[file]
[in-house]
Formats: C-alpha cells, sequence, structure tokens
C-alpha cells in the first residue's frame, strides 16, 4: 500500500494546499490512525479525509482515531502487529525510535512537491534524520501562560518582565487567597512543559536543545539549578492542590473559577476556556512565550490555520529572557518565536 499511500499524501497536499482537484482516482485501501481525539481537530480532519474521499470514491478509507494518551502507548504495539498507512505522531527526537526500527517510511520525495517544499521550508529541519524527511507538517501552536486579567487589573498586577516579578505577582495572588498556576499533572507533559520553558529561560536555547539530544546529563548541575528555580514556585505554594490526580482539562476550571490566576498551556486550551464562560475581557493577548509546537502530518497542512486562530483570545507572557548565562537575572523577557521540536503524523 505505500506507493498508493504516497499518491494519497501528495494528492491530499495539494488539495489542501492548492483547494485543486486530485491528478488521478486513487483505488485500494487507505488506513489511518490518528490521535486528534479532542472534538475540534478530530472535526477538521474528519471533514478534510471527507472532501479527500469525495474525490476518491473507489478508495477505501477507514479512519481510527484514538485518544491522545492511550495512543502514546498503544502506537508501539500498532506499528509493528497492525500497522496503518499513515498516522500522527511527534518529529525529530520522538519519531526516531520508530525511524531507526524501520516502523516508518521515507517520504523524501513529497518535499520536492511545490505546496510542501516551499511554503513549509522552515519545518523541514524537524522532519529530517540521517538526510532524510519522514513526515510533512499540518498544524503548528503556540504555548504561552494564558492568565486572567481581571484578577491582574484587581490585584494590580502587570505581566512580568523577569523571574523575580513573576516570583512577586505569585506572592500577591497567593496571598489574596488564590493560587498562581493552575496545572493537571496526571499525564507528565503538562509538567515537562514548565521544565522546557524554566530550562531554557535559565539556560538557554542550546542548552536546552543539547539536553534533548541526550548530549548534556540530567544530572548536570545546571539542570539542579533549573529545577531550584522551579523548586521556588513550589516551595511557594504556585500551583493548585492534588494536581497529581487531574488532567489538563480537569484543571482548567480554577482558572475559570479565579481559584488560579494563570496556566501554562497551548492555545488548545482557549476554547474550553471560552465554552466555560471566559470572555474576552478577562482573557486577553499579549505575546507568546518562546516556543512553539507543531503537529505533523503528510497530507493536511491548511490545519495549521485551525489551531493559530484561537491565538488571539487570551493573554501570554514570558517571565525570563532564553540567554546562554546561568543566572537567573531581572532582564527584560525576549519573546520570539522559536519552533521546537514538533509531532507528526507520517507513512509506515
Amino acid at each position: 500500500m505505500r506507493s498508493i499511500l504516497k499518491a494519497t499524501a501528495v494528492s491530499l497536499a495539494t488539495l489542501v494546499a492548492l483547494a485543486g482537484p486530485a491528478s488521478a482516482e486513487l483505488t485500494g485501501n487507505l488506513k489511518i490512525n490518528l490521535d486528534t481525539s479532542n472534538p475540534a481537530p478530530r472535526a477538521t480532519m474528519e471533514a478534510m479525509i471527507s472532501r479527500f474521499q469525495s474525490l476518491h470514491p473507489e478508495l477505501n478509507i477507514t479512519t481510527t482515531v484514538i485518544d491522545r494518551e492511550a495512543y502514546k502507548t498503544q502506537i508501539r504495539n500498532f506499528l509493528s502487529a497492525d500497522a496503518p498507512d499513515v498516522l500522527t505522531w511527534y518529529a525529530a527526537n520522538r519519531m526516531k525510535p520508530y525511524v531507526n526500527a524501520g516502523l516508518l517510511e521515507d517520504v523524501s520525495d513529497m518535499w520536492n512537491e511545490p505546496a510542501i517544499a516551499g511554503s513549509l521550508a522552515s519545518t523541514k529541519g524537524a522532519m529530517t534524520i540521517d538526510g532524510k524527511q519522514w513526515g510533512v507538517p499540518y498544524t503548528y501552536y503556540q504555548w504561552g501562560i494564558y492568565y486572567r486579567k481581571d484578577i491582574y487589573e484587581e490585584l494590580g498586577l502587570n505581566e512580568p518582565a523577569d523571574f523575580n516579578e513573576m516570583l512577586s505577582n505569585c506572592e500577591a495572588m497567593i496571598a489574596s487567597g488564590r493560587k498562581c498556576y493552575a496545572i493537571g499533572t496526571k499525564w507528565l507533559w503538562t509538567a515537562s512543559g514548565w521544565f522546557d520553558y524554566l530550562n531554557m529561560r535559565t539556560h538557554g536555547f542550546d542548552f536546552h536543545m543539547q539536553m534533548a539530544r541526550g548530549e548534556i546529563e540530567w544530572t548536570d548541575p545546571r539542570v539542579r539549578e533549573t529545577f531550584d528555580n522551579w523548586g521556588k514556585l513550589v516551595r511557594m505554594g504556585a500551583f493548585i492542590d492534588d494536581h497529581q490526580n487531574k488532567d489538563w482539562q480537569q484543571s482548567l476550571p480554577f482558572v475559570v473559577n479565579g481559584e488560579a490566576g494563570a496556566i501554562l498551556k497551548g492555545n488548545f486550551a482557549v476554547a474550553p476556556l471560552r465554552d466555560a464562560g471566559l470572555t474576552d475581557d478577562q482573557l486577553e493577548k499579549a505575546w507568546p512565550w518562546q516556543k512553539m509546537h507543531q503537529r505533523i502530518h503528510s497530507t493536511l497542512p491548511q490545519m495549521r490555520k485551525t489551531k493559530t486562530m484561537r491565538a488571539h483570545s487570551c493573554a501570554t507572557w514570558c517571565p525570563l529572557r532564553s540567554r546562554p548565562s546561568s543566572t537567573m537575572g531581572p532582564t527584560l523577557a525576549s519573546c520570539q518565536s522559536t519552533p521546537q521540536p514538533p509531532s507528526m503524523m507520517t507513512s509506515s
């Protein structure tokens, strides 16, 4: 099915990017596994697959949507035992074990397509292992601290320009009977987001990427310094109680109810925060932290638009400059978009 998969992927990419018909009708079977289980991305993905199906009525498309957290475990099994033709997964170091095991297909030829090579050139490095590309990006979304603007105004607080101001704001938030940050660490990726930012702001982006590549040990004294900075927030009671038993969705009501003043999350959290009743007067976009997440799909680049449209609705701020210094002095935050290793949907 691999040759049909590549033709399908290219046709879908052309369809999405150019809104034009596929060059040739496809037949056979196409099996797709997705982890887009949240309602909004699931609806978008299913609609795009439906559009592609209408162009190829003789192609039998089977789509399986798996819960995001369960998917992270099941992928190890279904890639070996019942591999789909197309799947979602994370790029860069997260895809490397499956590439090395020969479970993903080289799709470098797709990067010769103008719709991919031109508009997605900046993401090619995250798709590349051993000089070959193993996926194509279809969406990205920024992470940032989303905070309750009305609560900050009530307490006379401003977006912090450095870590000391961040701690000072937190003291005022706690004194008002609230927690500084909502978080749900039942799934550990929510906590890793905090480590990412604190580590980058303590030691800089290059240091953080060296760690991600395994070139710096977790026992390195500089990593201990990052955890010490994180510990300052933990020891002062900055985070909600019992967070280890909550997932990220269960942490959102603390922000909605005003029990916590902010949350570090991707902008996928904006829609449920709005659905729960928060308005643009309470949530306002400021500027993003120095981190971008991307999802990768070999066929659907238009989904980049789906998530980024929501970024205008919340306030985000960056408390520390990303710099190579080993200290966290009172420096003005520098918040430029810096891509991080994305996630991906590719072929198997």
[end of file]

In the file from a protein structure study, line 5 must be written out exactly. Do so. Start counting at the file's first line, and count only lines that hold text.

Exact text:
């Protein structure tokens, strides 16, 4: 099915990017596994697959949507035992074990397509292992601290320009009977987001990427310094109680109810925060932290638009400059978009 998969992927990419018909009708079977289980991305993905199906009525498309957290475990099994033709997964170091095991297909030829090579050139490095590309990006979304603007105004607080101001704001938030940050660490990726930012702001982006590549040990004294900075927030009671038993969705009501003043999350959290009743007067976009997440799909680049449209609705701020210094002095935050290793949907 691999040759049909590549033709399908290219046709879908052309369809999405150019809104034009596929060059040739496809037949056979196409099996797709997705982890887009949240309602909004699931609806978008299913609609795009439906559009592609209408162009190829003789192609039998089977789509399986798996819960995001369960998917992270099941992928190890279904890639070996019942591999789909197309799947979602994370790029860069997260895809490397499956590439090395020969479970993903080289799709470098797709990067010769103008719709991919031109508009997605900046993401090619995250798709590349051993000089070959193993996926194509279809969406990205920024992470940032989303905070309750009305609560900050009530307490006379401003977006912090450095870590000391961040701690000072937190003291005022706690004194008002609230927690500084909502978080749900039942799934550990929510906590890793905090480590990412604190580590980058303590030691800089290059240091953080060296760690991600395994070139710096977790026992390195500089990593201990990052955890010490994180510990300052933990020891002062900055985070909600019992967070280890909550997932990220269960942490959102603390922000909605005003029990916590902010949350570090991707902008996928904006829609449920709005659905729960928060308005643009309470949530306002400021500027993003120095981190971008991307999802990768070999066929659907238009989904980049789906998530980024929501970024205008919340306030985000960056408390520390990303710099190579080993200290966290009172420096003005520098918040430029810096891509991080994305996630991906590719072929198997």